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Figure skater heads to nationals

Paige Rydberg Plainfield surveys ice Darien Sportsplex.  |  TinAkouris~Sun-Times Media

Paige Rydberg of Plainfield surveys the ice at the Darien Sportsplex. | Tina Akouris~Sun-Times Media

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Updated: January 17, 2014 6:18AM



Plainfield resident Theresa Koris isn’t like most parents who have children involved in sports. When you ask her if people understand what she has to go through, she has a quick answer.

“No, most average people don’t have a clue,” she said. “I’m a single mom, and I have to work 12 hours a day.”

Koris’ daughter, Paige Rydberg, is a figure skater — a really good one.

There are at least three choreographers that Paige works with along with a head coach, strength coaches and an Olympic-level coach who comes to town a few times a year. There’s also skates, skate blades, specially designed costumes that run from $800 to $1,500 apiece, travel expenses, coach’s fees, ice time and ballet and other dance lessons.

“She’s just too good,” Koris said. “It’s all worth it, but I never thought it would go this far.”

How far is Paige’s career going? The 14-year old is headed to the U.S. National Figure Skating Championships Jan. 5-12 in Boston. She will be skating in the novice division at nationals for the second consecutive year against 11 other skaters.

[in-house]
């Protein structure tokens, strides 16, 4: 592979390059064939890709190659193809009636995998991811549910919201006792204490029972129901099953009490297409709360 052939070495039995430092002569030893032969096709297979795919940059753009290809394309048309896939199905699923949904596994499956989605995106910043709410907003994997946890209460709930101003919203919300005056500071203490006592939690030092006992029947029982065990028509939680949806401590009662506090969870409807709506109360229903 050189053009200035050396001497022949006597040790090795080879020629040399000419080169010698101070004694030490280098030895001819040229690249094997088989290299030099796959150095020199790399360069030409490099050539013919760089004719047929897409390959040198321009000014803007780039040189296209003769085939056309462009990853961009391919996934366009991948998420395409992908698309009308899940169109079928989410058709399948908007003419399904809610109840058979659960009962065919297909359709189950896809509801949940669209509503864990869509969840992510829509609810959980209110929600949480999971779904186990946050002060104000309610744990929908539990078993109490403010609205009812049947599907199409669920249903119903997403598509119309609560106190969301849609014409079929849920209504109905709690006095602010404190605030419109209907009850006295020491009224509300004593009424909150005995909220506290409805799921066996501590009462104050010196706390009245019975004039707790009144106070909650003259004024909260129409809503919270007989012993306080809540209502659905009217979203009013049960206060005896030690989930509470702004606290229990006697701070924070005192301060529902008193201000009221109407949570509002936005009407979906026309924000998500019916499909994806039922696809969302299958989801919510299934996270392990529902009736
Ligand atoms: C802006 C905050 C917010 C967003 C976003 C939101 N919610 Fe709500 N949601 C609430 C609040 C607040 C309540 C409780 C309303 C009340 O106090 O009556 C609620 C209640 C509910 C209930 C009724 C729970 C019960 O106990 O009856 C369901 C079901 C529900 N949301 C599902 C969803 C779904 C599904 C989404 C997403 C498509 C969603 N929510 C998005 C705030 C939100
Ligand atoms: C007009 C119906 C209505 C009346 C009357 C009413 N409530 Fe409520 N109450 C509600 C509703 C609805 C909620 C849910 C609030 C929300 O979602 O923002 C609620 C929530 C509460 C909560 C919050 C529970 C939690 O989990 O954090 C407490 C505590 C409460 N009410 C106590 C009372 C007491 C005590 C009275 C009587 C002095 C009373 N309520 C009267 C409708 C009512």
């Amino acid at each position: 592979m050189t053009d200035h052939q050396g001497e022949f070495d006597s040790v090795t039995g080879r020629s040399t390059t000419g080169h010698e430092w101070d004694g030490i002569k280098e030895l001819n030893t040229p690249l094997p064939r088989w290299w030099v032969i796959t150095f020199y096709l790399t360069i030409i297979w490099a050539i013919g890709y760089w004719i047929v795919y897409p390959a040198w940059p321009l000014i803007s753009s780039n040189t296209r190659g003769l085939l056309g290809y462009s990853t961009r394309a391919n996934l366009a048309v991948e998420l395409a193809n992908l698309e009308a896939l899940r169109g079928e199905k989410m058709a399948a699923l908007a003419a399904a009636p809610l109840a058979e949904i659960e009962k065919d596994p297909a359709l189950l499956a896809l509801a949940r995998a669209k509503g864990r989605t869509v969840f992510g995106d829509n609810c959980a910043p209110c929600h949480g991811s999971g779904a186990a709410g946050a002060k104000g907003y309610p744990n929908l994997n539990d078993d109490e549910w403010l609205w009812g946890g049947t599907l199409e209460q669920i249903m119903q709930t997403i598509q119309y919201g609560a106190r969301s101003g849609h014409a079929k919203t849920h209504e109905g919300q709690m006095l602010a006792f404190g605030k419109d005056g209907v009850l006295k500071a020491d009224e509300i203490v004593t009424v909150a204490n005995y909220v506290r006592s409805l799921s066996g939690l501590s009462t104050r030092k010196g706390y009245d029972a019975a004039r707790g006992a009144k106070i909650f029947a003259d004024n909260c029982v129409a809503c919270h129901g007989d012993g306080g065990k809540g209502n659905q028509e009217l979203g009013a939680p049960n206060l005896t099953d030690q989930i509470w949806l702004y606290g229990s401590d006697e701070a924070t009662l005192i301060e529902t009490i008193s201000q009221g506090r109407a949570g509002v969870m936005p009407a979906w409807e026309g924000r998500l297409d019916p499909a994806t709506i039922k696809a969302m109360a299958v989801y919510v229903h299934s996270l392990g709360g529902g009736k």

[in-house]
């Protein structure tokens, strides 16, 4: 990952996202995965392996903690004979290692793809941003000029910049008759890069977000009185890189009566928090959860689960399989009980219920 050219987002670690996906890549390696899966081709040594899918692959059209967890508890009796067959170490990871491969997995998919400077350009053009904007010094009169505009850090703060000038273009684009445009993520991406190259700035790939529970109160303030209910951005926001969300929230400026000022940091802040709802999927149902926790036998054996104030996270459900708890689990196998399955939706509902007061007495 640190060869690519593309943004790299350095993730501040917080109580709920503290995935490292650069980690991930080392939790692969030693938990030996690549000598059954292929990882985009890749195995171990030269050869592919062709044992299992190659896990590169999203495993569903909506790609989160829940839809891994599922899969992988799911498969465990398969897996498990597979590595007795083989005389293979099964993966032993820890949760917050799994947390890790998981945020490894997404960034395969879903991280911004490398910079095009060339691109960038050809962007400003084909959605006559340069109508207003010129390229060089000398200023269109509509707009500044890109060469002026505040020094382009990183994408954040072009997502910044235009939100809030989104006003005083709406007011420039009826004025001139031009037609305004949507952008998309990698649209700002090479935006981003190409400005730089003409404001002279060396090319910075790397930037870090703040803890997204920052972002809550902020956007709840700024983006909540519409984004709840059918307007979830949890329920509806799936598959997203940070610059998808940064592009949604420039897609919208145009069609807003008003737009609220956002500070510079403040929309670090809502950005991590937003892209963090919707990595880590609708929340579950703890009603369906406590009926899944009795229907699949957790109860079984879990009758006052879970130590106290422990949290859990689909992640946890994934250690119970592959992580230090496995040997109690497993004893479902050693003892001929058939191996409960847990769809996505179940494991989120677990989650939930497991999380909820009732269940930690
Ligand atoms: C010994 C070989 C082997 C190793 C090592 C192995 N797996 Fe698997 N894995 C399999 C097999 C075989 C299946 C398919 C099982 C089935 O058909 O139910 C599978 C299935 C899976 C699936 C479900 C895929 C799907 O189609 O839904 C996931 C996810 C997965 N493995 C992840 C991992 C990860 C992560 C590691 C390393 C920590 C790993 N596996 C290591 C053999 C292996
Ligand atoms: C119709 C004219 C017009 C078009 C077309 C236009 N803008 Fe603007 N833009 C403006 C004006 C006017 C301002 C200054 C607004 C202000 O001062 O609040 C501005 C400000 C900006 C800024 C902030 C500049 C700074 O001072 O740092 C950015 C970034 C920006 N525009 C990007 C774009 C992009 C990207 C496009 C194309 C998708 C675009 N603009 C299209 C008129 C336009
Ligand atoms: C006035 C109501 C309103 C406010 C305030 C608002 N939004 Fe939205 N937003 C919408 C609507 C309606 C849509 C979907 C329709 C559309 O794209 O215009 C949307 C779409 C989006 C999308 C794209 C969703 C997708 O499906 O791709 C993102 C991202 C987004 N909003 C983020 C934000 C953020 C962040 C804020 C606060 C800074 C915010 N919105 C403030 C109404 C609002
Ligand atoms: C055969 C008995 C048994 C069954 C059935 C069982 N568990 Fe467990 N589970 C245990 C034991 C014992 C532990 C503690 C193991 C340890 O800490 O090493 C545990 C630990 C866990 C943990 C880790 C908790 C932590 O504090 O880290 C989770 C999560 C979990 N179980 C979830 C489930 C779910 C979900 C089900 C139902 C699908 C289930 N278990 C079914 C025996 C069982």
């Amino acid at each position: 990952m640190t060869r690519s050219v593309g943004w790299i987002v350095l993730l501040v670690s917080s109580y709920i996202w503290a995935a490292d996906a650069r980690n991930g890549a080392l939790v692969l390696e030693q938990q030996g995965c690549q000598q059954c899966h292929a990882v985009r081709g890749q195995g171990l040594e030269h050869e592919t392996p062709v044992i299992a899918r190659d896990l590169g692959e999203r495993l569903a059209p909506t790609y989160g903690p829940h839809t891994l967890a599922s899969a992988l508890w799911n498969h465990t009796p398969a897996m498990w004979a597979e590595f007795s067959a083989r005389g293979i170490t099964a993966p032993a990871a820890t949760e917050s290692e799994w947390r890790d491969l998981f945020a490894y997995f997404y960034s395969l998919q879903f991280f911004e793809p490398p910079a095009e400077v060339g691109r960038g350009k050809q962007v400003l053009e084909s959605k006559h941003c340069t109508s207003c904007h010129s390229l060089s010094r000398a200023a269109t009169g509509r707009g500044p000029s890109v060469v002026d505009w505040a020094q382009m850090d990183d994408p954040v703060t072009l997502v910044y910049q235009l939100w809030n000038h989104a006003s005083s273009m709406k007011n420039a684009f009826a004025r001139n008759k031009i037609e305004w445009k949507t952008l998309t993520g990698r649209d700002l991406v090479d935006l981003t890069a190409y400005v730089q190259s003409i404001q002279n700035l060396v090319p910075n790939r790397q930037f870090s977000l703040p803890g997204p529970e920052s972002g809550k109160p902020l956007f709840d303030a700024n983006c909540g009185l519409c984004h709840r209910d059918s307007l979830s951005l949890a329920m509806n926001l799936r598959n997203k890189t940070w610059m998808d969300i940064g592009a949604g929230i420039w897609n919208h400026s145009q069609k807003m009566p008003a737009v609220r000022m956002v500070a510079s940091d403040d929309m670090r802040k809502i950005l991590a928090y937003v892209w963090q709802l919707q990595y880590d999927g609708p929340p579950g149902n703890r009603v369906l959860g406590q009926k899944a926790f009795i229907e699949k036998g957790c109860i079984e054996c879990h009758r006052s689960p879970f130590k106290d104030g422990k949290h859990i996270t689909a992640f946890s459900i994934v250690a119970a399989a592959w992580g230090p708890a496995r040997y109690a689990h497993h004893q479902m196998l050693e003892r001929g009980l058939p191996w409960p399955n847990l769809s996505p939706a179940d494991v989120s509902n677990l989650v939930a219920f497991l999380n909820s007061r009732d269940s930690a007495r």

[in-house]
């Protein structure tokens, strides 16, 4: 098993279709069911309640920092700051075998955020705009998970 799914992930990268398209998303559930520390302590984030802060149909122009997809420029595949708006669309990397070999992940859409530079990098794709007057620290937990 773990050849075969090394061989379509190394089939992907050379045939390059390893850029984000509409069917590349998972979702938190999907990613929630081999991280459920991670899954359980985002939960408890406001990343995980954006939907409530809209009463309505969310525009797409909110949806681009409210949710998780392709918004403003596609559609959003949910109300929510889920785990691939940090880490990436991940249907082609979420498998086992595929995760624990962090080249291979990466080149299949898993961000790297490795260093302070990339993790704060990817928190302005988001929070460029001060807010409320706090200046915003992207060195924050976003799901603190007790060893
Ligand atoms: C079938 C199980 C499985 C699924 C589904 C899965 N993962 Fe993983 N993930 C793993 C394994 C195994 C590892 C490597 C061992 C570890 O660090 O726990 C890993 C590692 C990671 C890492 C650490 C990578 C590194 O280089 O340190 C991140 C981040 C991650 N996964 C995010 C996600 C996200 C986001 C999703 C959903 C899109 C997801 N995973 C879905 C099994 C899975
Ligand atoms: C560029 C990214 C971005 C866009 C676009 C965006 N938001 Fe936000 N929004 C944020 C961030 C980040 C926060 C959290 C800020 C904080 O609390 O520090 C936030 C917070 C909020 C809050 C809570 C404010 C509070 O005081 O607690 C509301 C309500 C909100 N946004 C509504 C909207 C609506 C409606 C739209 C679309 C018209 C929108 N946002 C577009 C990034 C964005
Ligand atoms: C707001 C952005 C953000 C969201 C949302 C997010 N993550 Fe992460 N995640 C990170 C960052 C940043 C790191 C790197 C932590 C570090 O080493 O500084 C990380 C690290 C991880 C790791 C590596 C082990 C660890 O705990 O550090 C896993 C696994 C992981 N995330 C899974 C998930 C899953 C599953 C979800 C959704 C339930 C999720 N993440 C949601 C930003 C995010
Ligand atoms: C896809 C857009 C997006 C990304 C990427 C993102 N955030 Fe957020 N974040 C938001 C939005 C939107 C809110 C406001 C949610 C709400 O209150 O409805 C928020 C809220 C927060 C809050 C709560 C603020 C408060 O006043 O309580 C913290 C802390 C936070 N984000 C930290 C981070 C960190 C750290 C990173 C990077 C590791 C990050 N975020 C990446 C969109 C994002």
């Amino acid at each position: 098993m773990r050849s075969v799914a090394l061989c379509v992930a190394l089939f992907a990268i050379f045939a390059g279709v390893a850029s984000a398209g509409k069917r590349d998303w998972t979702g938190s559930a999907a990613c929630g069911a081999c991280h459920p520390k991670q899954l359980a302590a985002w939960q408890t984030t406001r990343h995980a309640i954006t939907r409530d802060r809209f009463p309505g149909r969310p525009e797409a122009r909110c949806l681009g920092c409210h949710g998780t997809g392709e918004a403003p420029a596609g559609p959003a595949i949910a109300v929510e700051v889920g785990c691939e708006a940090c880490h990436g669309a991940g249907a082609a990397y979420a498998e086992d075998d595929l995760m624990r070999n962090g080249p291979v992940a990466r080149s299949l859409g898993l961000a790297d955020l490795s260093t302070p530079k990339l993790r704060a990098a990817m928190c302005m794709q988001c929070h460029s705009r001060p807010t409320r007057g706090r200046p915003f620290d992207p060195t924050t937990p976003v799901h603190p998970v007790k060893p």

“There’s a lot of pressure, and it can get nerve-wracking,” Paige said.

She advanced to nationals after placing third and winning a bronze medal at the Midwest Sectionals in East Lansing, Mich., in November. Paige is also a two-time regional champion at the novice and intermediate levels.

After nationals, Paige’s season is over. But during the offseason, she and her coach, Mary Alice Antensteiner, will really get to work.

Next season Paige moves up to the junior division, one step away from senior ladies, and she and Antensteiner will work on completely new long and short programs and a whole new level of intense competition.

“She is very humble and isn’t a bragger,” Antensteiner said. “If her mother hadn’t called the school (about the sectional result) most people wouldn’t know she’s a skater.”

A demanding schedule, lifestyle

Paige is an eighth-grader at John J. Lukancic Middle School in Romeoville. On average, Paige misses about 30 days of school per year for figure skating competitions during the fall and winter.

“My school works with me, and I take one class online,” she said. “I only miss gym and lunch.”

“And she eats her lunch in the car on the way to the rink,” Antensteiner laughed.

But as she moves up the figure skating mountain, Paige is going to have a decision to make. Antensteiner said she’s trying to keep Paige in school as much as possible, but Paige may have to be home-schooled. The goal is to skate in the senior ladies’ division alongside skaters such as reigning U.S. champion Ashley Wagner, Gracie Gold and Japan’s Mao Asada. Senior ladies skaters are eligible for the Olympics.

Paige’s skating life is busy and overwhelming enough now as it is. She trains six days a week for three hours a day at the Darien Sportsplex. If she advances in skating competition, Paige may not be able to attend Romeoville High School.